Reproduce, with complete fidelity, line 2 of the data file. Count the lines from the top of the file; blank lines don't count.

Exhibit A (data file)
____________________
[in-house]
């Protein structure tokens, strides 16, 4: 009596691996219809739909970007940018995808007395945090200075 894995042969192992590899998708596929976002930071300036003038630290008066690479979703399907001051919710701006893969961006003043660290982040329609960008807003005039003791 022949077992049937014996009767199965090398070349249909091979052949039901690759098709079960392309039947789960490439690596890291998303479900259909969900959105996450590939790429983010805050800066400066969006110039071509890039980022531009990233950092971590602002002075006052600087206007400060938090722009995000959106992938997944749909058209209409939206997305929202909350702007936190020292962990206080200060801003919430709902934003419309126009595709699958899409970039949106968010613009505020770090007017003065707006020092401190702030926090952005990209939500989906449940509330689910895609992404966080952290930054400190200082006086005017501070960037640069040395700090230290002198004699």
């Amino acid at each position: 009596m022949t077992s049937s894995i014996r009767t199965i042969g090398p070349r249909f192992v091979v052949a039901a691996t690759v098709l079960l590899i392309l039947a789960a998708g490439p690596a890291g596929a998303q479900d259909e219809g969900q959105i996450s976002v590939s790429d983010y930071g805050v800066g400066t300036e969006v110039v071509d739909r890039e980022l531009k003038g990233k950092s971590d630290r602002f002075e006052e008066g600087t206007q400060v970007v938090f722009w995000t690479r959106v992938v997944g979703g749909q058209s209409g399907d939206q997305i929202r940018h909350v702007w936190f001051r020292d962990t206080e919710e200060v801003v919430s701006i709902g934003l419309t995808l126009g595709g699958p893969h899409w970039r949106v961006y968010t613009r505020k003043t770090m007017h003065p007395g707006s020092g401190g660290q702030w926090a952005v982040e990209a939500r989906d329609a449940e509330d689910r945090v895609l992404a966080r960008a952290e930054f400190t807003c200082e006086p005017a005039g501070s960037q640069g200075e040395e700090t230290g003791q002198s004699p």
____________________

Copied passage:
């Protein structure tokens, strides 16, 4: 009596691996219809739909970007940018995808007395945090200075 894995042969192992590899998708596929976002930071300036003038630290008066690479979703399907001051919710701006893969961006003043660290982040329609960008807003005039003791 022949077992049937014996009767199965090398070349249909091979052949039901690759098709079960392309039947789960490439690596890291998303479900259909969900959105996450590939790429983010805050800066400066969006110039071509890039980022531009990233950092971590602002002075006052600087206007400060938090722009995000959106992938997944749909058209209409939206997305929202909350702007936190020292962990206080200060801003919430709902934003419309126009595709699958899409970039949106968010613009505020770090007017003065707006020092401190702030926090952005990209939500989906449940509330689910895609992404966080952290930054400190200082006086005017501070960037640069040395700090230290002198004699």